How this exercise works: 1. Choose roles. Person A will bring up an issue that’s important to her (or him), and Person B will ask Person A questions about it.

2. Pick an issue. The first time you do this exercise, choose an issue that’s important to you personally--something you’re struggling with or something you care about that’s got you stumped--but not an issue that's particularly touchy betweenrepparttar 122052 two of you.

Example: I’d like to talk about my problem with overeating. Every day I say I’m going to do something but I can’t seem to follow through.

Save more difficult topics for your second or third round of this exercise, after you’ve both gotten a feel for how and why this exercise works.

3. Have a conversation. Have a different kind of conversation, followingrepparttar 122053 rules onrepparttar 122054 next two pages. Sample Questions and Tips for Person B can be found atrepparttar 122055 end of this article. 4. Debrief. When Person A feels finished, or 20 minutes are up,repparttar 122056 first round ends, andrepparttar 122057 two of you get to talk about howrepparttar 122058 process went: A) How did each role feel and what was hard or easy about it? B) What did your partner do or say that you liked, and what didn’t you like? C) What did you learn about a) yourself, and b) your partner?

5. Remember: Both of you are doing something new, so you both need to talk about what happened duringrepparttar 122059 exercise.

6. Switch roles. Switch roles and dorepparttar 122060 whole exercise all over again.

7. Write down what you learned. Each time you do this exercise write down what you learned.

Onrepparttar 122061 surface, this exercise is going to look like two people having an ordinary conversation. What makes this exercise different from ordinary conversation arerepparttar 122062 rules.

The Rules: For Partner A: Answer questions honesty, with as much openness as possible.

Be gentle, even if some of your partner's questions seem contrived, provocative or off base. One way to do this is to think of each question as if it’s an intriguing clue that may lead to hidden treasure. When you approach questions this way---instead of in a “Why do you want to know?” frame of mind---defensiveness goes down and your search for answers will usually lead someplace new.

Set limits. If your partner slips out of character and starts giving advice, offering suggestions, or making judgments, it’s your job to bring them back by saying something like, “Thanks for trying, but that sounded like a judgment. Could you ask me again in a different way?” or “Can we go back to that question about . . .? I think I was getting somewhere.” The same is true for questions you’re not ready to answer or are just plain uncomfortable with.

Give positive feedback. It’s important to get inrepparttar 122063 habit of noticing and telling each other what you like so you can both do more of it.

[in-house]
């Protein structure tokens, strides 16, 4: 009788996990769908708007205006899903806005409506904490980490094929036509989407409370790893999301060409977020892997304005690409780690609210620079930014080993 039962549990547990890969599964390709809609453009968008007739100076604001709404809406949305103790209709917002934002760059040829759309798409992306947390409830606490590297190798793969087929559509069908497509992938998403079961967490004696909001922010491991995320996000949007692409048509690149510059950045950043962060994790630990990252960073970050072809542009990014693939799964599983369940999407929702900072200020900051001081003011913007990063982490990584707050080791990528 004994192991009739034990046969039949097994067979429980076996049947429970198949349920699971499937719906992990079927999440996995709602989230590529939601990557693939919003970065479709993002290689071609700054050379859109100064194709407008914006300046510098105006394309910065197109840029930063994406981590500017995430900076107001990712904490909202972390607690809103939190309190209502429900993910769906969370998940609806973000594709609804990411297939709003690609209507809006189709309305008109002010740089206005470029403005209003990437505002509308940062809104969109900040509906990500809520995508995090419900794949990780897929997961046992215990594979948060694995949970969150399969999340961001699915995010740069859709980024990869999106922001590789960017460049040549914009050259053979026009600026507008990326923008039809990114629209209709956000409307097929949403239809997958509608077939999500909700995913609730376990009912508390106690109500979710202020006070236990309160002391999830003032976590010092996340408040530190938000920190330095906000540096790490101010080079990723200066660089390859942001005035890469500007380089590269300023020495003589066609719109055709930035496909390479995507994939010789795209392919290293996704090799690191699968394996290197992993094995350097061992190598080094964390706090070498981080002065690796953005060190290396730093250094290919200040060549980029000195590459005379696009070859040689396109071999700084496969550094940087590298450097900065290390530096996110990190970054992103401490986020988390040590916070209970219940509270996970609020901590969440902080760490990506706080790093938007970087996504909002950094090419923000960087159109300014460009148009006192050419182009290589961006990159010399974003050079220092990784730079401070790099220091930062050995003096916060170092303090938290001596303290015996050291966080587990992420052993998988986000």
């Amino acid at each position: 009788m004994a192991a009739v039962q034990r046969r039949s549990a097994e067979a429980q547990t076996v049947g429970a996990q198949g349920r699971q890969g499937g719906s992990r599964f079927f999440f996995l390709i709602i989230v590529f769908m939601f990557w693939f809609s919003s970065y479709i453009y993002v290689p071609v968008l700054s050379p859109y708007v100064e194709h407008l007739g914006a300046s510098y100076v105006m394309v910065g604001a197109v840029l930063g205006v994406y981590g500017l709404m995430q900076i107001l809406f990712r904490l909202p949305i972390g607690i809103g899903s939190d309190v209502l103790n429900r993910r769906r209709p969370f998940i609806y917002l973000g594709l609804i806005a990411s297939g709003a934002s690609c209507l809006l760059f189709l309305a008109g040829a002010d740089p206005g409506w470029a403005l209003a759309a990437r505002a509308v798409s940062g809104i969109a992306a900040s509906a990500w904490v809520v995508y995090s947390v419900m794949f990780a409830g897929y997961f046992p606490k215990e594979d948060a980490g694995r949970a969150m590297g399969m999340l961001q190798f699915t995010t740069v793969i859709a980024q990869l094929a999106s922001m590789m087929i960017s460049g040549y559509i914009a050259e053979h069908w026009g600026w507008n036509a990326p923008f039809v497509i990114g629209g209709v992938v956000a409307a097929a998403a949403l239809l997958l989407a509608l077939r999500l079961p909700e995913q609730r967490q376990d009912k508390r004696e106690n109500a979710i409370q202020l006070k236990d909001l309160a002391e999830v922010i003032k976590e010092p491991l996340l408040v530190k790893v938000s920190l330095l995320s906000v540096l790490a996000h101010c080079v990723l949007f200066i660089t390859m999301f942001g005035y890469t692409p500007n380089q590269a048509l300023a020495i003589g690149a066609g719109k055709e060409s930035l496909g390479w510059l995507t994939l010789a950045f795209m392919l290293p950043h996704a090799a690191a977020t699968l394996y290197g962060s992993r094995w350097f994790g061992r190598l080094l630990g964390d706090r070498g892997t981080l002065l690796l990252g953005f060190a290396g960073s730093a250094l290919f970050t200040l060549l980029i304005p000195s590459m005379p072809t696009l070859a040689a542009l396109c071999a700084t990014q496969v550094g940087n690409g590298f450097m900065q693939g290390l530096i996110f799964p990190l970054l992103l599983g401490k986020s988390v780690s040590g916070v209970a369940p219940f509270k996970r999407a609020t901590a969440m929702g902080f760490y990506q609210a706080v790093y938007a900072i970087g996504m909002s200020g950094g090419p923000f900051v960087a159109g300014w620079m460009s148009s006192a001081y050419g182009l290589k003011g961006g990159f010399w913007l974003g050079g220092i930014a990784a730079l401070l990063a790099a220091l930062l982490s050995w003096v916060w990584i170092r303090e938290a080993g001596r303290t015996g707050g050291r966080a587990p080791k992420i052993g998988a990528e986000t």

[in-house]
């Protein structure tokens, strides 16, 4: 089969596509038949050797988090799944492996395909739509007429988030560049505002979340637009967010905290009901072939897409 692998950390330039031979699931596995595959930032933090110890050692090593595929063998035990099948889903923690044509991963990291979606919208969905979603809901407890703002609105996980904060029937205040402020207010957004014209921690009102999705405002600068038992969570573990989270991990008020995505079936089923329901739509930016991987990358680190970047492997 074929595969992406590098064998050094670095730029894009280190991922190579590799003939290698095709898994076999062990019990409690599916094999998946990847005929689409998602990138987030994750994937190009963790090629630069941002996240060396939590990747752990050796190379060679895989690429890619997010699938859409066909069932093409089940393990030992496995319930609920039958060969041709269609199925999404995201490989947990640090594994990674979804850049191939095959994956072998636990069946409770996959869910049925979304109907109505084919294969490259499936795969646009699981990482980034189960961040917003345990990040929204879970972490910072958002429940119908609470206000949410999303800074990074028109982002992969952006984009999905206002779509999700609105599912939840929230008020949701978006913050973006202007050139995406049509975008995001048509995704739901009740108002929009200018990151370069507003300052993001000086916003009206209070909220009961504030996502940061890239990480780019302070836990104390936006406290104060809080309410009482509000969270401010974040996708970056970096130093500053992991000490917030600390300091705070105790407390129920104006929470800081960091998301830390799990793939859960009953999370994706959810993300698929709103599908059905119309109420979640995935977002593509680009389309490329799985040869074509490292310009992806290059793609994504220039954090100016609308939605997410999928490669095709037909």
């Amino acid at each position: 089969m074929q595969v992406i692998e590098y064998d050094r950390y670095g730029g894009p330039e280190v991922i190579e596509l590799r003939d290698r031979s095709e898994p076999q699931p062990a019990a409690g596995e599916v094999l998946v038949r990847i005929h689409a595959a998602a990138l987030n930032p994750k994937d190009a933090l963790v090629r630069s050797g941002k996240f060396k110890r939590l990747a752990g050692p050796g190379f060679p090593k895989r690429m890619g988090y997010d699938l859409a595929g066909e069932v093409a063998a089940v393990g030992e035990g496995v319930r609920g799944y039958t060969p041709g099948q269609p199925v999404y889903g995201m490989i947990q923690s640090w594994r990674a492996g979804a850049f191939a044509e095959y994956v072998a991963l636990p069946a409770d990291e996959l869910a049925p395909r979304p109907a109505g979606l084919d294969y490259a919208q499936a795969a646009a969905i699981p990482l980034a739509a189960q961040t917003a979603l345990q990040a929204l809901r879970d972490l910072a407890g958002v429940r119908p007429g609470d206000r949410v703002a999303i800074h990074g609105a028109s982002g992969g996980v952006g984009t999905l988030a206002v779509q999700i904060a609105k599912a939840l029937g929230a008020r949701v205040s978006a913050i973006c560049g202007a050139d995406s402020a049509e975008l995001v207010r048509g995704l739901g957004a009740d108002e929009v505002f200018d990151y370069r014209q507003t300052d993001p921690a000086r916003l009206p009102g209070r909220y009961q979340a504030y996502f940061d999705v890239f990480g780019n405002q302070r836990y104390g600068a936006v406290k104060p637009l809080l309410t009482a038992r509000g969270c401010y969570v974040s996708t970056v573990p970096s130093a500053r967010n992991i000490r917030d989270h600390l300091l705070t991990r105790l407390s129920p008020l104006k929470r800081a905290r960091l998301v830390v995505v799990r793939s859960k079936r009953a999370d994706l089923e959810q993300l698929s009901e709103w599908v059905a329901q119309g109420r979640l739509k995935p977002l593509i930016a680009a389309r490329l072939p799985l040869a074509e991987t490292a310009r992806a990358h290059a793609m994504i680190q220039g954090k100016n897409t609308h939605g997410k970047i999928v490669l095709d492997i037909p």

Ask for a break if you need one. If you start to get tired or notice your mood slipping, don’t be shy about telling your partner. John Gottman’s research on couples has shown that couples that know how to disengage when their conversation starts to go sour, and reconnect when both people are in a calmer state, stay together and report greater satisfaction in their relationships. Usually, half an hour to an hour is enough. During your break, it’s okay to go off on your own, but if you’ve taken a break because you’re upset, it’s your responsibility to calm yourself down by taking a walk, doing some journaling, or listening to calming music. It’s also your responsibility to restartrepparttar 122064 exercise with a check-in that lets your partner know what’s happening. If you have feedback that might help your partner help you, now isrepparttar 122065 time to suggest it.

For Partner B: Ask questions without an agenda. In legal terms, this means avoiding leading questions---questions that already contain or imply an answer. Leading questions are conversation stoppers, because your own agenda is always felt even if it isn’t always stated. Questions that come fromrepparttar 122066 desire to understand--rather thanrepparttar 122067 desire to influence---are door openers that allow your partner to look atrepparttar 122068 world with fresh eyes.

Listen deeply to your partner’s answers. This will help makerepparttar 122069 questions you ask more subtle, more interesting, more informed--the kinds of questions that reveal your unique knowledge of your partner and your shared history. Questions that demonstrate this kind of listening often include bits of information that only you---or you and your partner may have.

Example: I’m confused. You say you want more time to paint, but it seems like whenever I suggest it, you come up with reasons why you can’t. I’m wondering if you’re really okay withrepparttar 122070 idea of being an artist, or if maybe you don’t think I’m really okay with it?

The goal here isn’t to be right, it’s to raise issues that show you’re paying attention. It’s as if you’re both detectives trying to figure out which clues are important.

Be a mirror for your partner. Make statements about things you’ve noticed (as inrepparttar 122071 example above), offer hunches, or paraphrase what you think your partner has just said. The main thing is that even while your questions startrepparttar 122072 ball rolling,repparttar 122073 direction it rolls should be driven by your partner’s needs, not your own.

Take correction gracefully. If your partner corrects or re-directs you, say “Thanks forrepparttar 122074 feedback.” Period. Correction can be hard to take, but learning to accept feedback cheerfully is critical to learning how to be a better partner, friend, parent, and lover.